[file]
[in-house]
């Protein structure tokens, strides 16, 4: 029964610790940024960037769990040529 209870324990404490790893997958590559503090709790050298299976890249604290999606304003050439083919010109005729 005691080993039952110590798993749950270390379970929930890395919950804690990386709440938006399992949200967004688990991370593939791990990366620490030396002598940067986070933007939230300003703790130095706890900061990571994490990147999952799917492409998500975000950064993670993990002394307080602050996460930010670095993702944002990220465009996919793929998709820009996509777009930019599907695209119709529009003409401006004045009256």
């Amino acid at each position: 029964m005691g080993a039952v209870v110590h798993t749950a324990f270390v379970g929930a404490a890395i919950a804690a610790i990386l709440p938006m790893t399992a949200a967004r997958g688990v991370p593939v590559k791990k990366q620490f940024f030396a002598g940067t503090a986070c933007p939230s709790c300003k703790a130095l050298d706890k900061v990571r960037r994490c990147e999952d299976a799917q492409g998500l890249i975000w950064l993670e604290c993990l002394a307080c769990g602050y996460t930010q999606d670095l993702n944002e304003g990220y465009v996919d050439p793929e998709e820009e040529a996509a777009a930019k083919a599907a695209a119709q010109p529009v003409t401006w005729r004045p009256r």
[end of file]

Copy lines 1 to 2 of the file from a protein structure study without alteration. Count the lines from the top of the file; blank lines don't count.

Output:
[in-house]
């Protein structure tokens, strides 16, 4: 029964610790940024960037769990040529 209870324990404490790893997958590559503090709790050298299976890249604290999606304003050439083919010109005729 005691080993039952110590798993749950270390379970929930890395919950804690990386709440938006399992949200967004688990991370593939791990990366620490030396002598940067986070933007939230300003703790130095706890900061990571994490990147999952799917492409998500975000950064993670993990002394307080602050996460930010670095993702944002990220465009996919793929998709820009996509777009930019599907695209119709529009003409401006004045009256």